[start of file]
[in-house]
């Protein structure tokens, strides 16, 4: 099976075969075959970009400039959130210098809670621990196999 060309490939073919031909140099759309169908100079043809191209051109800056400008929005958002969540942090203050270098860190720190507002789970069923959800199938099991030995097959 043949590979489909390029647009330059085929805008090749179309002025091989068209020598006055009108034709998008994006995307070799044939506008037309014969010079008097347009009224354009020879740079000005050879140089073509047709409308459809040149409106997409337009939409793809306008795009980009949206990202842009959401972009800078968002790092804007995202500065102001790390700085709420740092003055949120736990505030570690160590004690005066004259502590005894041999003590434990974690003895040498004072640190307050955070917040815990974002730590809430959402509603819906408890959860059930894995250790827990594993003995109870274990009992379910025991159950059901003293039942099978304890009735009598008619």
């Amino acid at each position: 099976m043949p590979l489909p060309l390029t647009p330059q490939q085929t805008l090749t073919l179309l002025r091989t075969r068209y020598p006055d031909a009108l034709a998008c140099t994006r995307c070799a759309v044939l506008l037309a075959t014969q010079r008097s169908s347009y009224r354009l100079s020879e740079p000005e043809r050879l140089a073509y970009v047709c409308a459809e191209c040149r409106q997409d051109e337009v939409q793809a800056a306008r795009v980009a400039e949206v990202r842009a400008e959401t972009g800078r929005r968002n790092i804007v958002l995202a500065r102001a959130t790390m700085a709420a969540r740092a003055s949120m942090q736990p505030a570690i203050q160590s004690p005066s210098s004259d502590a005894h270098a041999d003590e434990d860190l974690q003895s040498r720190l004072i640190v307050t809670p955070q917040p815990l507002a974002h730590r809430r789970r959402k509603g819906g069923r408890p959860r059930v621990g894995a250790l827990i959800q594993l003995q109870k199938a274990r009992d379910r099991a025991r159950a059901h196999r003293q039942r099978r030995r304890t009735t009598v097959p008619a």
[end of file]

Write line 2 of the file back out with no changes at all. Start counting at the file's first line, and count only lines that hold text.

């Protein structure tokens, strides 16, 4: 099976075969075959970009400039959130210098809670621990196999 060309490939073919031909140099759309169908100079043809191209051109800056400008929005958002969540942090203050270098860190720190507002789970069923959800199938099991030995097959 043949590979489909390029647009330059085929805008090749179309002025091989068209020598006055009108034709998008994006995307070799044939506008037309014969010079008097347009009224354009020879740079000005050879140089073509047709409308459809040149409106997409337009939409793809306008795009980009949206990202842009959401972009800078968002790092804007995202500065102001790390700085709420740092003055949120736990505030570690160590004690005066004259502590005894041999003590434990974690003895040498004072640190307050955070917040815990974002730590809430959402509603819906408890959860059930894995250790827990594993003995109870274990009992379910025991159950059901003293039942099978304890009735009598008619």